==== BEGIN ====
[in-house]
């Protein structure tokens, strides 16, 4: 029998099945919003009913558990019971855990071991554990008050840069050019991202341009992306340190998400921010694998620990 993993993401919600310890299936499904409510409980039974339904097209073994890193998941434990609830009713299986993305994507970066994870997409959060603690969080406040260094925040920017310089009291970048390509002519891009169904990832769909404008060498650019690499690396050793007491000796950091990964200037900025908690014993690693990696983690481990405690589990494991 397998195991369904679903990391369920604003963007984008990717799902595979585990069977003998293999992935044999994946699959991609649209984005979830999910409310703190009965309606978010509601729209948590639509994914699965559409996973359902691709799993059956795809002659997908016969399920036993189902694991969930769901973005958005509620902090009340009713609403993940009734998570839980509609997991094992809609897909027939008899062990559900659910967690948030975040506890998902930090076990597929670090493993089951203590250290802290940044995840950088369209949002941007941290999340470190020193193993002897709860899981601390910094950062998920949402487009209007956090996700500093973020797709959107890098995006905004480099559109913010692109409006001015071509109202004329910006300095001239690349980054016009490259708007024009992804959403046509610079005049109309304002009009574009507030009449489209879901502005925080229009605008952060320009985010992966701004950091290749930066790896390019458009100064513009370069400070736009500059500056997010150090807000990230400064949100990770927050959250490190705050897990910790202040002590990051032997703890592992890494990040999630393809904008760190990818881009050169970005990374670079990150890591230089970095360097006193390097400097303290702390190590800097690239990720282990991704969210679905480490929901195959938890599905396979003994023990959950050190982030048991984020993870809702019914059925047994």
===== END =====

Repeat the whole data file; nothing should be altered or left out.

[in-house]
């Protein structure tokens, strides 16, 4: 029998099945919003009913558990019971855990071991554990008050840069050019991202341009992306340190998400921010694998620990 993993993401919600310890299936499904409510409980039974339904097209073994890193998941434990609830009713299986993305994507970066994870997409959060603690969080406040260094925040920017310089009291970048390509002519891009169904990832769909404008060498650019690499690396050793007491000796950091990964200037900025908690014993690693990696983690481990405690589990494991 397998195991369904679903990391369920604003963007984008990717799902595979585990069977003998293999992935044999994946699959991609649209984005979830999910409310703190009965309606978010509601729209948590639509994914699965559409996973359902691709799993059956795809002659997908016969399920036993189902694991969930769901973005958005509620902090009340009713609403993940009734998570839980509609997991094992809609897909027939008899062990559900659910967690948030975040506890998902930090076990597929670090493993089951203590250290802290940044995840950088369209949002941007941290999340470190020193193993002897709860899981601390910094950062998920949402487009209007956090996700500093973020797709959107890098995006905004480099559109913010692109409006001015071509109202004329910006300095001239690349980054016009490259708007024009992804959403046509610079005049109309304002009009574009507030009449489209879901502005925080229009605008952060320009985010992966701004950091290749930066790896390019458009100064513009370069400070736009500059500056997010150090807000990230400064949100990770927050959250490190705050897990910790202040002590990051032997703890592992890494990040999630393809904008760190990818881009050169970005990374670079990150890591230089970095360097006193390097400097303290702390190590800097690239990720282990991704969210679905480490929901195959938890599905396979003994023990959950050190982030048991984020993870809702019914059925047994």